In order to incorporate additives which are liquid at temperatures of ≦50° C., preferably <35° C., they are applied to a pulverulent carrier material. Liquid additives in this context are understood as being those which are in a liquid or pastelike state at the maximum storage temperatures of redispersible powders, generally ≦50° C.
Preferred examples of such liquid or pastelike additives are, selected from the group consisting of water-soluble liquids or liquids which are autoemulsifying in water: ethylene glycol, propylene glycol, pentanediol, polyethylene glycol and ethylene glycol-propylene glycol copolyethers, ethylene glycol bisacetoacetate, acetylacetone, hexamethylenediamine, γ-aminopropyltriethoxysilane, emulsifiers which are pastelike or liquid at room temperature, such as alkylphenol (oligo)glycol ethers, for example various ARKOPAL® N grades from Hoechst AG or the GENAPOL® OX grades from Hoechst AG. However, it is also possible to admix to the powders amphoteric, anionic and cationic emulsifiers of corresponding consistency which cannot be admixed directly to the redispersible powders due to the difficulties mentioned at the outset and can also not be added prior to their preparation, for example prior to spray drying, incorporation now being possible with simplicity and economy in the manner according to the invention. Compilations of emulsifiers can be found, for example, in "Ullmann", 5th edition, 1987, 9, p. 312 ff., in the "Tensid-Taschenbuch", Carl Hanser Verlag, Munich, Vienna 1990 and "McCutcheons Emulsifiers and Detergents", 1986.
Preferred examples of such liquid or pastelike additives are, selected from the group consisting of water-insoluble liquids: film-forming auxiliaries and plasticizers such as BCA (ethylene glycol monobutyl ether acetate), dimethyl phthalate, dibutyl phthalate, diethylhexyl phthalate, dibutyl adipate; or catalysts such as butyl hydroperoxide, lauroyl peroxide; or siloxanes and silanes which act as hydrophobicizing agents and/or crosslinking agents, such as ethylhexyltriethoxysilane, hexamethyldisiloxane, γ-mercaptopropyltriethoxysilane, methyltriethoxysilane in monomeric or partially condensed form.
Liquid isocyanates which can be employed as crosslinking agents and/or foam producers (evolution of CO2 on reaction with water), such as hexamethylene diisocyanate, 2,4-tolylene diisocyanate and 2,6-tolylene diisocyanate.
References to water-soluble liquids or liquids which are autoemulsifying in water should be understood in general as being to those liquids which are soluble or emulsifiable to the extent of at least 1 g per 1000 g of water at room temperature and under the pressure of the surrounding atmosphere. The procedure of the invention is particularly preferable for the incorporation of water-soluble liquid additives or liquid additives which are autoemulsifying in water.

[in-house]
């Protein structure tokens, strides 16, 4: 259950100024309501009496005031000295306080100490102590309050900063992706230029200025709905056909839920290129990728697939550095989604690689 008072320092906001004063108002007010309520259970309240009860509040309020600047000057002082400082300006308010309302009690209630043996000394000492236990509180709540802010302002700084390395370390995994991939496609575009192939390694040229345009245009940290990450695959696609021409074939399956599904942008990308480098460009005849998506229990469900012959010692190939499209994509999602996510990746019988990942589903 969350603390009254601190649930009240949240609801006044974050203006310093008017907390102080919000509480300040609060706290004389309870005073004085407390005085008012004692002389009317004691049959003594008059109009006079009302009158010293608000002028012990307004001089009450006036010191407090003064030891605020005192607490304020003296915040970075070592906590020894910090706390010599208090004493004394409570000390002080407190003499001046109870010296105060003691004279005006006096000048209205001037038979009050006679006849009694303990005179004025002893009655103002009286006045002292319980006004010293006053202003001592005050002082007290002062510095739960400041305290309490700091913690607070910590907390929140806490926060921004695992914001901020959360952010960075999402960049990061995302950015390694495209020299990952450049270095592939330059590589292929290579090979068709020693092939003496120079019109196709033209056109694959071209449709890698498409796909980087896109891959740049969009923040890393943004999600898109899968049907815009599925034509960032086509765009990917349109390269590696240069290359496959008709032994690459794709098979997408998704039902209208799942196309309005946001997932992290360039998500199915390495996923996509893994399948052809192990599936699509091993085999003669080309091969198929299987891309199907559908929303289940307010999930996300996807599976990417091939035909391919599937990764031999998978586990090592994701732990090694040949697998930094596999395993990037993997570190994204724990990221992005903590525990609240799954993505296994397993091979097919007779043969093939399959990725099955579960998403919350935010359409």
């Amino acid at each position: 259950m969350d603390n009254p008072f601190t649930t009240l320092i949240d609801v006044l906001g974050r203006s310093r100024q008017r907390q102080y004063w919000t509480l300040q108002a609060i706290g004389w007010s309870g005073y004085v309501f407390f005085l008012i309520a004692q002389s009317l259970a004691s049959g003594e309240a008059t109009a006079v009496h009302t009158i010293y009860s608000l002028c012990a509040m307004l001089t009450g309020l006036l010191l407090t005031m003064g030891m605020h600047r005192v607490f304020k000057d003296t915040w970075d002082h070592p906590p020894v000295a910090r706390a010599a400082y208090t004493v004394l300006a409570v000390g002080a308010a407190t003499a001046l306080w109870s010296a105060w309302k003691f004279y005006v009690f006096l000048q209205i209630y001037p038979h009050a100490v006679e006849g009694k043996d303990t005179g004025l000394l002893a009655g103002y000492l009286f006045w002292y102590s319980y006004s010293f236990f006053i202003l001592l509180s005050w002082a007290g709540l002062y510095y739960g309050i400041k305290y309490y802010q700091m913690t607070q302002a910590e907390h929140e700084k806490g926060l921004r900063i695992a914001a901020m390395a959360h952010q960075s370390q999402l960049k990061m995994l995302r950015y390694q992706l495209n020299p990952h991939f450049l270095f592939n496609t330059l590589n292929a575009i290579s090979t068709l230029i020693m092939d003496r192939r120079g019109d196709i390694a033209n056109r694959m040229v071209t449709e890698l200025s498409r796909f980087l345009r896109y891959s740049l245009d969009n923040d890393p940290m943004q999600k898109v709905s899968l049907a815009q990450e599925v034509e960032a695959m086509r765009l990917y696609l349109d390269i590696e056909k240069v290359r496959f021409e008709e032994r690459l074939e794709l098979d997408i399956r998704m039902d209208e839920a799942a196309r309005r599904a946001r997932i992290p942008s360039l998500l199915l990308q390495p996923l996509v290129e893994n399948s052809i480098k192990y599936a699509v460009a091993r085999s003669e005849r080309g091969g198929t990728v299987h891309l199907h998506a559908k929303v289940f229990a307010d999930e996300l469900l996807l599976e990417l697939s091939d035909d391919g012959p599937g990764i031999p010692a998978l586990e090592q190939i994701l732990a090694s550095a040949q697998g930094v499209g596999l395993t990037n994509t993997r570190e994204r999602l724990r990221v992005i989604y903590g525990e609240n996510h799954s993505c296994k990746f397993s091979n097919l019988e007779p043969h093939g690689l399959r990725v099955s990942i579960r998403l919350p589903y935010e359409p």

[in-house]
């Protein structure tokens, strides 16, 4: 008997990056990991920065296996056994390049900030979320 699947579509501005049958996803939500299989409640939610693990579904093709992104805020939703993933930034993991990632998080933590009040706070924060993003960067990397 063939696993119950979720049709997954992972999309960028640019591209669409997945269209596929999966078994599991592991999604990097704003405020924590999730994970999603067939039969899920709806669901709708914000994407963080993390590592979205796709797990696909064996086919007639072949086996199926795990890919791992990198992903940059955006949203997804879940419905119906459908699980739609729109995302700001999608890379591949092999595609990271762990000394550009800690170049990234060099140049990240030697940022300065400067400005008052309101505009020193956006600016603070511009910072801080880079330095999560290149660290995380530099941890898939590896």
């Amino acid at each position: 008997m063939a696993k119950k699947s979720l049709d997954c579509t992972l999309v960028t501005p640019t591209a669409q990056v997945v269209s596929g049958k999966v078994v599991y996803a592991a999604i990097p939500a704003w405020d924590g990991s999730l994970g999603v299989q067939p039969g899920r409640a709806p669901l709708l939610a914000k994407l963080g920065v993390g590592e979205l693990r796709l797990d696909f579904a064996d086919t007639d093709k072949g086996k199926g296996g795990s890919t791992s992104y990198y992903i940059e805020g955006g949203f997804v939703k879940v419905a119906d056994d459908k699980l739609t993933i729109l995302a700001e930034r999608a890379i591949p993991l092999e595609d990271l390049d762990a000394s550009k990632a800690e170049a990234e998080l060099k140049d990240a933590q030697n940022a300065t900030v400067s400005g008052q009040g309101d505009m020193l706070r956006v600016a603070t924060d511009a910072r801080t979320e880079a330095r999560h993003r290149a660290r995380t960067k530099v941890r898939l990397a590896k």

The particle size of the pulverulent, inorganic or organic carrier materials is preferably from 0.005 to 3000 μm, in particular up to 500 μm. Suitable carrier materials having an adsorptive action are preferably finely divided solids of maximum BET surface area, preferably >5 m2 /g, particularly preferably >10 m2 /g.
The chemical composition and morphology of the pulverulent carrier materials is also important, since they determine whether the liquid additives are adsorbed on the surface of the carrier material and/or enclosed in its cavities, or whether they dissolve in the carrier material.
For many applications it is advantageous if the carrier material employed is an adsorbent in which the substance adsorbed (liquid additive) is insoluble or only very sparingly soluble under the conditions of preparation and storage, since in this case the additive is liberated rapidly on use even after a long storage period.
Particular preference, therefore, is given to porous adsorbents having a liquid uptake of from 10% to 75% by weight, in particular from 15% to 60% by weight, based on the total weight of carrier material. In this context the liquid uptake of such carrier materials can be determined by means of common methods, for example by determining the DOP uptake in analogy to DIN 53417, or by determining the mercury porosity with apparatus such as Autopore II 9220.
Rapid unfolding of the action of the additives following redispersion of the powder can also be achieved if porous carrier materials are used which are, in addition, water-soluble, this term being understood as meaning that the quantity of water employed in the envisaged application is sufficient to dissolve the carrier material. This is generally the case when the water-solubility of the carrier material under normal conditions is at least 1 g per 1000 g of water.
Examples of carrier materials with an adsorptive action and/or carrier materials which enclose the liquids within their pores are precipitated chalk and other finely divided carbonates, such as magnesium carbonate and/or calcium carbonate, and also magnesium hydrosilicates, finely divided titanium dioxide, argillaceous earths, bleaching earths, activated alumina, vermiculites such as bentonite, expanded perlite, and phosphates such as Na phosphate.
Also suitable are organic materials such as, for example, water-soluble or water-insoluble polyvinyl alcohol powders; pulverulent, water-soluble or water-insoluble cellulose (derivatives), such as cellulose powders and cellulose ether powders; pulverulent, water-soluble or water-insoluble starch (derivatives) such as starch powders; polyvinyl chloride powders, in particular S-PVC, and polystyrene powders.